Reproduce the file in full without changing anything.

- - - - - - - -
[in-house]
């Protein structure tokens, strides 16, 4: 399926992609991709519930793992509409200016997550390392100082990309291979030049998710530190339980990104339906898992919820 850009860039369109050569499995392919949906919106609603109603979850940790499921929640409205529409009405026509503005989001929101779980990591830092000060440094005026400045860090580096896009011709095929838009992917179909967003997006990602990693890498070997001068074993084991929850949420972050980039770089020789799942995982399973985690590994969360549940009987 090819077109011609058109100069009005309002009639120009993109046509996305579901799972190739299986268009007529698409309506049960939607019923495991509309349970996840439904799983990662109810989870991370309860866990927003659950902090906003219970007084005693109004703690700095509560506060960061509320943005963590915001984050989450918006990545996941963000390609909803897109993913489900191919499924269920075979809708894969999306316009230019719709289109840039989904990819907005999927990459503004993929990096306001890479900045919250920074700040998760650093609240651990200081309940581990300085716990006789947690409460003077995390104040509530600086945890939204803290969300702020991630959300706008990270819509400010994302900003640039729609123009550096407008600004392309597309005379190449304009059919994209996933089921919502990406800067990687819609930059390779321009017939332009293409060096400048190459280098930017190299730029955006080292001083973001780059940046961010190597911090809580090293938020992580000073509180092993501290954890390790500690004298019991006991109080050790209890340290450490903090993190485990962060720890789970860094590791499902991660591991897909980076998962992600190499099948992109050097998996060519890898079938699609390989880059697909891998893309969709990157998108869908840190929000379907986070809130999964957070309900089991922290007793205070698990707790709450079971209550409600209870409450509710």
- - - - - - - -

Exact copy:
[in-house]
């Protein structure tokens, strides 16, 4: 399926992609991709519930793992509409200016997550390392100082990309291979030049998710530190339980990104339906898992919820 850009860039369109050569499995392919949906919106609603109603979850940790499921929640409205529409009405026509503005989001929101779980990591830092000060440094005026400045860090580096896009011709095929838009992917179909967003997006990602990693890498070997001068074993084991929850949420972050980039770089020789799942995982399973985690590994969360549940009987 090819077109011609058109100069009005309002009639120009993109046509996305579901799972190739299986268009007529698409309506049960939607019923495991509309349970996840439904799983990662109810989870991370309860866990927003659950902090906003219970007084005693109004703690700095509560506060960061509320943005963590915001984050989450918006990545996941963000390609909803897109993913489900191919499924269920075979809708894969999306316009230019719709289109840039989904990819907005999927990459503004993929990096306001890479900045919250920074700040998760650093609240651990200081309940581990300085716990006789947690409460003077995390104040509530600086945890939204803290969300702020991630959300706008990270819509400010994302900003640039729609123009550096407008600004392309597309005379190449304009059919994209996933089921919502990406800067990687819609930059390779321009017939332009293409060096400048190459280098930017190299730029955006080292001083973001780059940046961010190597911090809580090293938020992580000073509180092993501290954890390790500690004298019991006991109080050790209890340290450490903090993190485990962060720890789970860094590791499902991660591991897909980076998962992600190499099948992109050097998996060519890898079938699609390989880059697909891998893309969709990157998108869908840190929000379907986070809130999964957070309900089991922290007793205070698990707790709450079971209550409600209870409450509710």